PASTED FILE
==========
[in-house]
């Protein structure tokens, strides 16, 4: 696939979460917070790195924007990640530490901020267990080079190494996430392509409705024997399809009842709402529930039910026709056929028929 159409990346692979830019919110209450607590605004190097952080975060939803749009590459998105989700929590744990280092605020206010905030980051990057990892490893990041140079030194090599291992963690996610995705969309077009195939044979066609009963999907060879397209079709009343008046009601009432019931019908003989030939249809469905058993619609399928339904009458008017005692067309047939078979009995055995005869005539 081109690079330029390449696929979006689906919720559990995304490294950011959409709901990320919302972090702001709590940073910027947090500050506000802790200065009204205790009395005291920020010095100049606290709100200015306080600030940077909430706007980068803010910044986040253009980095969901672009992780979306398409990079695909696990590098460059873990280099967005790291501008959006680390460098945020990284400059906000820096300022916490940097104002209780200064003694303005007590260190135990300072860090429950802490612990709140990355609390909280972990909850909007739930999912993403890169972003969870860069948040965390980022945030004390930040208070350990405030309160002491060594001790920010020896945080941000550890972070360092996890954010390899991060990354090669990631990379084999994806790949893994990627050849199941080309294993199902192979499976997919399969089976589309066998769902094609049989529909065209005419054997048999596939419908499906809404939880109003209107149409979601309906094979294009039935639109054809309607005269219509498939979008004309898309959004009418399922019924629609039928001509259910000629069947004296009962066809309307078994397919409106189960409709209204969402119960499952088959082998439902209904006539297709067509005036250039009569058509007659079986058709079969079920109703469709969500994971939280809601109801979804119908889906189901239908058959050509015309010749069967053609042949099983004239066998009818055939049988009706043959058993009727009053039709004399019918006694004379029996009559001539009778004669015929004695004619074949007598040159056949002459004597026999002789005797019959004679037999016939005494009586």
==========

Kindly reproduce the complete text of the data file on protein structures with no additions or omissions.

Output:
[in-house]
């Protein structure tokens, strides 16, 4: 696939979460917070790195924007990640530490901020267990080079190494996430392509409705024997399809009842709402529930039910026709056929028929 159409990346692979830019919110209450607590605004190097952080975060939803749009590459998105989700929590744990280092605020206010905030980051990057990892490893990041140079030194090599291992963690996610995705969309077009195939044979066609009963999907060879397209079709009343008046009601009432019931019908003989030939249809469905058993619609399928339904009458008017005692067309047939078979009995055995005869005539 081109690079330029390449696929979006689906919720559990995304490294950011959409709901990320919302972090702001709590940073910027947090500050506000802790200065009204205790009395005291920020010095100049606290709100200015306080600030940077909430706007980068803010910044986040253009980095969901672009992780979306398409990079695909696990590098460059873990280099967005790291501008959006680390460098945020990284400059906000820096300022916490940097104002209780200064003694303005007590260190135990300072860090429950802490612990709140990355609390909280972990909850909007739930999912993403890169972003969870860069948040965390980022945030004390930040208070350990405030309160002491060594001790920010020896945080941000550890972070360092996890954010390899991060990354090669990631990379084999994806790949893994990627050849199941080309294993199902192979499976997919399969089976589309066998769902094609049989529909065209005419054997048999596939419908499906809404939880109003209107149409979601309906094979294009039935639109054809309607005269219509498939979008004309898309959004009418399922019924629609039928001509259910000629069947004296009962066809309307078994397919409106189960409709209204969402119960499952088959082998439902209904006539297709067509005036250039009569058509007659079986058709079969079920109703469709969500994971939280809601109801979804119908889906189901239908058959050509015309010749069967053609042949099983004239066998009818055939049988009706043959058993009727009053039709004399019918006694004379029996009559001539009778004669015929004695004619074949007598040159056949002459004597026999002789005797019959004679037999016939005494009586």